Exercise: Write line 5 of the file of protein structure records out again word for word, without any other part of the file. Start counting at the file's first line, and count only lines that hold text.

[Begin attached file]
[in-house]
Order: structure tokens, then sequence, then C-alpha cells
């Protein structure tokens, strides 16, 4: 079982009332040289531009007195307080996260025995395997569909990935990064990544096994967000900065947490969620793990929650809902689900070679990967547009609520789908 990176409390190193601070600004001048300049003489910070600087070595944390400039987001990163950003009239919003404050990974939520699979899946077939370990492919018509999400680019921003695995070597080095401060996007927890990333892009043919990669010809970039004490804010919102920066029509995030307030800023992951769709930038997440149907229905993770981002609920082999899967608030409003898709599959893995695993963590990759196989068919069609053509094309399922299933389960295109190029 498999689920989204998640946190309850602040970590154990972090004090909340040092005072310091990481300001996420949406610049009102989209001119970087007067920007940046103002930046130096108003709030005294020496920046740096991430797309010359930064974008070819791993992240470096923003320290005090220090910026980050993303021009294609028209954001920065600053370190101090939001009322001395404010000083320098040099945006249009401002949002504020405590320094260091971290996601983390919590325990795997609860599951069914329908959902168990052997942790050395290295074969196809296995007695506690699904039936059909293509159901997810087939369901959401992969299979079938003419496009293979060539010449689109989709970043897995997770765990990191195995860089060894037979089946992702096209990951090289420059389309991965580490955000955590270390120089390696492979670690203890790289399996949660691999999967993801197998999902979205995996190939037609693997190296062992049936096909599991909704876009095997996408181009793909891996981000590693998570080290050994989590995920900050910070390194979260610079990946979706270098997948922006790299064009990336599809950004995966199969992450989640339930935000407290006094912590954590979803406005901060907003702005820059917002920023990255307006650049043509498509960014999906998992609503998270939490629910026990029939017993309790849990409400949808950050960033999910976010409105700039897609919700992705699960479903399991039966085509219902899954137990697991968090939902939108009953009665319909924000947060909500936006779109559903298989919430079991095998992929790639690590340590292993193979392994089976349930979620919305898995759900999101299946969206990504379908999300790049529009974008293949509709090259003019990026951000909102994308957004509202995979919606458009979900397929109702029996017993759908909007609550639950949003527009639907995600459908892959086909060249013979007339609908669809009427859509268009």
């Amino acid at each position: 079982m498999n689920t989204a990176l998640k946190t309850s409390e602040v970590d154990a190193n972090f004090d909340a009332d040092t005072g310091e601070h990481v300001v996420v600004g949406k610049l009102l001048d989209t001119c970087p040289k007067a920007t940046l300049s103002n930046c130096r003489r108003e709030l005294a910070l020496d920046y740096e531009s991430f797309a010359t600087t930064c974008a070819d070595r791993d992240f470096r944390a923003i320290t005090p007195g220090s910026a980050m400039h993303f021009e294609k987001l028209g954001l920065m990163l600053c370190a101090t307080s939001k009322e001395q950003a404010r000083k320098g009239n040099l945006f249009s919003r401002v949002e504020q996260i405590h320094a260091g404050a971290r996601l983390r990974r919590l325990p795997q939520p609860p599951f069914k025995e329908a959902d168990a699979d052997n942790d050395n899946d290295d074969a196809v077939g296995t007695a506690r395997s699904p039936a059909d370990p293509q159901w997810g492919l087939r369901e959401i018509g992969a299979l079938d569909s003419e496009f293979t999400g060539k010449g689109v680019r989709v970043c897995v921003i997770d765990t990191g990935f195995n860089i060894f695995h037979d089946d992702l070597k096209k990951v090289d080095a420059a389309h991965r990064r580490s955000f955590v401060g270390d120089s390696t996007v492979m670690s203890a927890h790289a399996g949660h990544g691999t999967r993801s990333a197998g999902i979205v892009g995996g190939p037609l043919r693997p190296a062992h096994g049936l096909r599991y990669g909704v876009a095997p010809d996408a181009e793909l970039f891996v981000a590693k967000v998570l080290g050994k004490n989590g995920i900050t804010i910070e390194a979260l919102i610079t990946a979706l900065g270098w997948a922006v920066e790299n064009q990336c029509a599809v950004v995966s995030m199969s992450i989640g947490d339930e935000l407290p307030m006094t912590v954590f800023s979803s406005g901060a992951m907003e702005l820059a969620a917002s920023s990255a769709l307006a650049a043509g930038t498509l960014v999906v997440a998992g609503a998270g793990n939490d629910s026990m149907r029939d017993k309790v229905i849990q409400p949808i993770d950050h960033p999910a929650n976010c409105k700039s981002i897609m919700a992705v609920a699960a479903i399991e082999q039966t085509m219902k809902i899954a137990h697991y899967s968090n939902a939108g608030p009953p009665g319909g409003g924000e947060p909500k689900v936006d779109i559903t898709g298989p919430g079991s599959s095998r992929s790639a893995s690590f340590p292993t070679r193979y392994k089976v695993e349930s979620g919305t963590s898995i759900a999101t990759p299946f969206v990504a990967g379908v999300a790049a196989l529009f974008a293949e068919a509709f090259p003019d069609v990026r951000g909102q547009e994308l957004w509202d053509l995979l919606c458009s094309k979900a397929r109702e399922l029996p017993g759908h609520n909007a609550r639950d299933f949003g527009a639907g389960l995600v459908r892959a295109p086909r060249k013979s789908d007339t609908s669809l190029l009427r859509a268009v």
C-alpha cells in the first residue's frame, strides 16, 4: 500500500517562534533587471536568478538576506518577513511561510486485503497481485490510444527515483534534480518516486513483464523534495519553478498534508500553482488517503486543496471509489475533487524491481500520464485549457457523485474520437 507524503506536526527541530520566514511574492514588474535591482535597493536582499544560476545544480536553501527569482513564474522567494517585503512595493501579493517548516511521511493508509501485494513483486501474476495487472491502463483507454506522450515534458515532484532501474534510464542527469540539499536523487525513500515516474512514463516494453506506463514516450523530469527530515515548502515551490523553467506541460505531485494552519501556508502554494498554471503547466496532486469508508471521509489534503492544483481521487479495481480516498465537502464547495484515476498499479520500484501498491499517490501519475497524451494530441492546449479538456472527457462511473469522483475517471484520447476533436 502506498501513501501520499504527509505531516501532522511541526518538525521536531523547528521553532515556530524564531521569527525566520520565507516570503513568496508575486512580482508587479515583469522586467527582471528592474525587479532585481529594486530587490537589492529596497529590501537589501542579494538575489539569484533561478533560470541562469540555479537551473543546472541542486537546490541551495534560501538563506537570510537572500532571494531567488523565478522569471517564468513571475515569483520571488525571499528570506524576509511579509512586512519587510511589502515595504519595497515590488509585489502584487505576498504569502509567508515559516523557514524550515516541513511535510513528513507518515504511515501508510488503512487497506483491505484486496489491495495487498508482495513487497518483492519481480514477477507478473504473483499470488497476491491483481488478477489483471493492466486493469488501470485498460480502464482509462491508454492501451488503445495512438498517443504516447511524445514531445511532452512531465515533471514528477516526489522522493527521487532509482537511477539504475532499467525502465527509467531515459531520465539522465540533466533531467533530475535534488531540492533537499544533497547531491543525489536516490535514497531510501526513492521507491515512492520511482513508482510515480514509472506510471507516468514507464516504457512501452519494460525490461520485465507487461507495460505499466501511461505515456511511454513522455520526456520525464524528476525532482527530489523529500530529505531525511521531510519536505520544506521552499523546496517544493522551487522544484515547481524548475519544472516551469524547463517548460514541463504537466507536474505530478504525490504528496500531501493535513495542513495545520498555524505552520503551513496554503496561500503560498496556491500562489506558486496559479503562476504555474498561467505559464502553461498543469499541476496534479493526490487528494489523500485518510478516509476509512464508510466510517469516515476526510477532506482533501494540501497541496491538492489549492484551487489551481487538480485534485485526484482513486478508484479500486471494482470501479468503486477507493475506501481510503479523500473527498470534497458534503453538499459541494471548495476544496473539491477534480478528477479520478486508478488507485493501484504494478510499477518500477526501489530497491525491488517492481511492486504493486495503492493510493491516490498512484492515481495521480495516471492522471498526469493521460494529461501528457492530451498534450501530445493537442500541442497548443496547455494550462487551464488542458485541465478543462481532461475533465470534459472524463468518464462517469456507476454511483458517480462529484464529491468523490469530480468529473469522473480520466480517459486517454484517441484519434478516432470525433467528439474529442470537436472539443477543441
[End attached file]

C-alpha cells in the first residue's frame, strides 16, 4: 500500500517562534533587471536568478538576506518577513511561510486485503497481485490510444527515483534534480518516486513483464523534495519553478498534508500553482488517503486543496471509489475533487524491481500520464485549457457523485474520437 507524503506536526527541530520566514511574492514588474535591482535597493536582499544560476545544480536553501527569482513564474522567494517585503512595493501579493517548516511521511493508509501485494513483486501474476495487472491502463483507454506522450515534458515532484532501474534510464542527469540539499536523487525513500515516474512514463516494453506506463514516450523530469527530515515548502515551490523553467506541460505531485494552519501556508502554494498554471503547466496532486469508508471521509489534503492544483481521487479495481480516498465537502464547495484515476498499479520500484501498491499517490501519475497524451494530441492546449479538456472527457462511473469522483475517471484520447476533436 502506498501513501501520499504527509505531516501532522511541526518538525521536531523547528521553532515556530524564531521569527525566520520565507516570503513568496508575486512580482508587479515583469522586467527582471528592474525587479532585481529594486530587490537589492529596497529590501537589501542579494538575489539569484533561478533560470541562469540555479537551473543546472541542486537546490541551495534560501538563506537570510537572500532571494531567488523565478522569471517564468513571475515569483520571488525571499528570506524576509511579509512586512519587510511589502515595504519595497515590488509585489502584487505576498504569502509567508515559516523557514524550515516541513511535510513528513507518515504511515501508510488503512487497506483491505484486496489491495495487498508482495513487497518483492519481480514477477507478473504473483499470488497476491491483481488478477489483471493492466486493469488501470485498460480502464482509462491508454492501451488503445495512438498517443504516447511524445514531445511532452512531465515533471514528477516526489522522493527521487532509482537511477539504475532499467525502465527509467531515459531520465539522465540533466533531467533530475535534488531540492533537499544533497547531491543525489536516490535514497531510501526513492521507491515512492520511482513508482510515480514509472506510471507516468514507464516504457512501452519494460525490461520485465507487461507495460505499466501511461505515456511511454513522455520526456520525464524528476525532482527530489523529500530529505531525511521531510519536505520544506521552499523546496517544493522551487522544484515547481524548475519544472516551469524547463517548460514541463504537466507536474505530478504525490504528496500531501493535513495542513495545520498555524505552520503551513496554503496561500503560498496556491500562489506558486496559479503562476504555474498561467505559464502553461498543469499541476496534479493526490487528494489523500485518510478516509476509512464508510466510517469516515476526510477532506482533501494540501497541496491538492489549492484551487489551481487538480485534485485526484482513486478508484479500486471494482470501479468503486477507493475506501481510503479523500473527498470534497458534503453538499459541494471548495476544496473539491477534480478528477479520478486508478488507485493501484504494478510499477518500477526501489530497491525491488517492481511492486504493486495503492493510493491516490498512484492515481495521480495516471492522471498526469493521460494529461501528457492530451498534450501530445493537442500541442497548443496547455494550462487551464488542458485541465478543462481532461475533465470534459472524463468518464462517469456507476454511483458517480462529484464529491468523490469530480468529473469522473480520466480517459486517454484517441484519434478516432470525433467528439474529442470537436472539443477543441